It is not everyday you walk into a building and see an enormous plane crashing into the floor. English artist Fiona Banner thought of adding a unique touch to the galleries of Britain Tate Modern Art Museum and created an installation that dazzles the mind. The official name of the project is Harriet and Jaguar, two plane models that were used in putting the installation together. According to Technabob, the two models were bought by Fiona for an undisclosed sum and were further modified in order to be exhibited in Tate Britain. The Sepecat Jaguar XZ118 was reconditioned and polished, so that viewers can see their reflection. It is positioned on the floor, reminding one of a wounded bird. The Harrier (first photos of the the post) was placed vertically, ensuring a strong visual effect. What is your stand on modern art installations?
Speaking of “less is more” design, if your shelf offers little display space, consider opting for one or two standout items to showcase rather than a slew of small finds. In the next image, we see the Magical Thinking Peaks Shelf, crafted from glass and aluminum. Then again, there’s something charming about a curiously cluttered look, especially if items are thoughtfully curated. The Magical Thinking Pyramid Shelf below holds treasures and curiosities. When your shelves make a sculptural statement, don’t overwhelm and block them with clutter. After all, when the design is as fabulous as the Bamboo Step Wall Shelf in the next featured image, you certainly don’t want to cover up the bold form of your shelving.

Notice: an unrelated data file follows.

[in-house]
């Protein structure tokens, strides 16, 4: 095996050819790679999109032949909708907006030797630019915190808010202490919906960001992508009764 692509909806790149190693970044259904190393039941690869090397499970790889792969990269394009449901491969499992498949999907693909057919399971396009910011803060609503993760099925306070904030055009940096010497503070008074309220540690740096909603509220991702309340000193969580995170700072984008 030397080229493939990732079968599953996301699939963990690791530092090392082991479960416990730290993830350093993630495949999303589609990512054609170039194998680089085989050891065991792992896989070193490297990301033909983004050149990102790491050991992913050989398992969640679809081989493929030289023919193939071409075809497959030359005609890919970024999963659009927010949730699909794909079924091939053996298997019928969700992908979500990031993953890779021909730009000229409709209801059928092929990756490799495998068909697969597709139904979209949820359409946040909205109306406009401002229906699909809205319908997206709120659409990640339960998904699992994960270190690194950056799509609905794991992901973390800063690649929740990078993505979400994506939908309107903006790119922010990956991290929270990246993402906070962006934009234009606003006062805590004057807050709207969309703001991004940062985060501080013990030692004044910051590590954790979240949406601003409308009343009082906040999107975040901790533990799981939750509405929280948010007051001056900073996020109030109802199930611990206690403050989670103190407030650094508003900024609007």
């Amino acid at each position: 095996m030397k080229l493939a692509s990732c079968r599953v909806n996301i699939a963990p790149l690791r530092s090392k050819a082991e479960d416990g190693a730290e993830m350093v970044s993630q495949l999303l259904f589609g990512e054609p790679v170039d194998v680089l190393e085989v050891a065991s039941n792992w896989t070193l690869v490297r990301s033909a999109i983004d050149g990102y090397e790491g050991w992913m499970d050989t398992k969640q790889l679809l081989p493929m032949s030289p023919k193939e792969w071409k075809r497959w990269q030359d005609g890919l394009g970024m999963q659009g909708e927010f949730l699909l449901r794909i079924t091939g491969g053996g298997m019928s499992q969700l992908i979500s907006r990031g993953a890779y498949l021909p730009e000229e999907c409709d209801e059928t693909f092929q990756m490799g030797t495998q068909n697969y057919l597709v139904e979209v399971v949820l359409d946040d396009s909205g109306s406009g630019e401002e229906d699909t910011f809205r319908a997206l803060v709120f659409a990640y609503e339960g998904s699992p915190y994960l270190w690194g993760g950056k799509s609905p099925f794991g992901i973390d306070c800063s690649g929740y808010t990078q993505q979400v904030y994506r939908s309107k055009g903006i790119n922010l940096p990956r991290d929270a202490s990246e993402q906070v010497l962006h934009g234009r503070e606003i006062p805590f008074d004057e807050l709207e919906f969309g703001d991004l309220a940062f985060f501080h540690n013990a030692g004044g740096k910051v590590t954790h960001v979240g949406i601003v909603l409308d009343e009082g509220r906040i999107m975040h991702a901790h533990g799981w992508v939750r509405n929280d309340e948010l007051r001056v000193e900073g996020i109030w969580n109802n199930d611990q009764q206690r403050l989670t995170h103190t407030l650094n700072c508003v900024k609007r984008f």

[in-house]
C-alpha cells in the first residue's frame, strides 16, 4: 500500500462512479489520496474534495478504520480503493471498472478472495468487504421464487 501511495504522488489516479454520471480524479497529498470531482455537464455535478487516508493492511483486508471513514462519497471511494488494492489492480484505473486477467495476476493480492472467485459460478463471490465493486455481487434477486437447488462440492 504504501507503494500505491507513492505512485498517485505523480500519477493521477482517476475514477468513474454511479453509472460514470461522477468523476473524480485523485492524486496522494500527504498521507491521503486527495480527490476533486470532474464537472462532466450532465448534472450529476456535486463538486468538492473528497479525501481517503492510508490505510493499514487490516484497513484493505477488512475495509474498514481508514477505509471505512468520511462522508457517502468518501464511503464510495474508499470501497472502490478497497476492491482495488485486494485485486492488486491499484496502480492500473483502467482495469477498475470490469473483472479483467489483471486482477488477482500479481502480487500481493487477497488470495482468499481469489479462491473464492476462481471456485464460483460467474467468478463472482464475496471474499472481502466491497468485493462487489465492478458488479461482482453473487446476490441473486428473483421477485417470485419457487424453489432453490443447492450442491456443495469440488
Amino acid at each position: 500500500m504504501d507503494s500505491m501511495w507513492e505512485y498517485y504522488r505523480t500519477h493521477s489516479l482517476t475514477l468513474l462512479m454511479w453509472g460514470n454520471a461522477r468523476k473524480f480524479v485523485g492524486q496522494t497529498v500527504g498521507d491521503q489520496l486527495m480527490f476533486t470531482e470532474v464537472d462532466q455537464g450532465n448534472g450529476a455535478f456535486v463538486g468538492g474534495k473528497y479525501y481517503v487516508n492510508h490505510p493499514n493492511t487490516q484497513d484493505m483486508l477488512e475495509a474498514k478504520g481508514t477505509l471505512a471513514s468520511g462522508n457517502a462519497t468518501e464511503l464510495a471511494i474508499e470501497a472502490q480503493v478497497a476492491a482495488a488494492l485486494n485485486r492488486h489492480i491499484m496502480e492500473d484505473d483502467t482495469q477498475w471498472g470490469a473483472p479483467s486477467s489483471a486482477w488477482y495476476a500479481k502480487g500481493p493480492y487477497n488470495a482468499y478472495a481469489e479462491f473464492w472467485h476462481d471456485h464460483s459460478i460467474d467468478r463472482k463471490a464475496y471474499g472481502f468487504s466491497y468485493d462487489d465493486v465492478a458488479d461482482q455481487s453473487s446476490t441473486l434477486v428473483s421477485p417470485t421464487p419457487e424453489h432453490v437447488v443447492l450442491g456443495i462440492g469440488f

Now it’s my turn to share some Decoist design advice with you! First up, we see a grouping of small items displayed on the DIY Round Shelf I created for a previous Decoist post. When deciding what to display, avoid overcrowding your shelf in terms of weight and height. For a small round shelf like the one displayed in the two images below, lightweight items are essential. Plus, smaller items allow the shape of the shelf to truly shine. Also consider what’s on display near the shelf you’re styling. An example is the open shelving featured in my kitchen tour. I’ve filled it with an array of teapots, coffee pots, cake stands, serving trays and more. So when it came time to style the shelving of the nearby garden window, I kept it simple. Just a few items did the trick, preventing the kitchen from being overwhelmed by “stuff”.